Introduction Oil Palm Plantation - One of the plants that care for us Cotton - one of the plants that clothe Us Cocoa - one of the plants that feed us
Tropical Hardwoods - plants we use for construction Poppy - one of the plants that cure us Rubber - one of the plants that transport us Rainforest hardwoods - some of the plants that entertain us

Every day plants play a fundamental role in our lives: they feed us, clothe us, clean us, protect us, cure us, transport and entertain us, and much else besides.

Plants For People explains how plants support our lives in practical ways and traces the plant-derived materials found in almost everything we use back to their origins. It also describes the heavy cost of much of this use to people and the environment.

Medicinal Plants

The book investigates, for example, the real environmental and human price of cotton clothing and household soap, alongside the use of tropical hardwoods and the spread of soya plantations. It considers how patenting is privatizing varieties of our most basic food plants including rice and maize, and looks at how we are changing plants through genetic modification, reducing their diversity in the wild and controlling their production in increasingly globalised markets.

Plants are essential to our lives, and yet the ways we are exploiting some of them is seriously harming people and environments worldwide. This is a book with a mission to help us save the diversity of plant life on earth and to treat as equals the millions of people whose knowledge and services support us each day.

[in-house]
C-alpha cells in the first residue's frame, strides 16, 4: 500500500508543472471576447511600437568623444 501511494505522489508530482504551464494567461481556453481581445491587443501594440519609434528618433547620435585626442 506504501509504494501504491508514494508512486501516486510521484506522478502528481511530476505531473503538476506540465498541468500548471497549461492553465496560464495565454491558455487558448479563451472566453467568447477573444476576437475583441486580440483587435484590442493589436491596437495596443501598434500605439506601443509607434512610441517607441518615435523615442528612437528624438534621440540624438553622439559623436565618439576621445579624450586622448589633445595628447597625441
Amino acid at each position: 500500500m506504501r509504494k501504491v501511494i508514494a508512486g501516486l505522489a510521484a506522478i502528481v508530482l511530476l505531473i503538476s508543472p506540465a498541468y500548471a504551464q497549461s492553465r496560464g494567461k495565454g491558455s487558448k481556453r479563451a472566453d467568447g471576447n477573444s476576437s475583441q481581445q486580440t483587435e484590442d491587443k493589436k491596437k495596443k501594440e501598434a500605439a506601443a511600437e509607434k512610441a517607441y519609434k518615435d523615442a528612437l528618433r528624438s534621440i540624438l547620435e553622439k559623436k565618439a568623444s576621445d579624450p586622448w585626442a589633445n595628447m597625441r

The first edition of Plants For People was written at the invitation of the Royal Botanic Gardens, Kew and published in association with the Natural History Museum in 1990.

The book was subsequently used extensively by the Eden Project during its initial phases, and in recognition of this it paid for research help from Kew’s Centre For Economic Botany for the revised and updated edition of 2003. All images are by Edward Parker©.

I would now like to produce a new edition of Plants For People which reflects the repercussions of our current industrial usage of plants.

The images to the right and left above are links to the different sections of the book.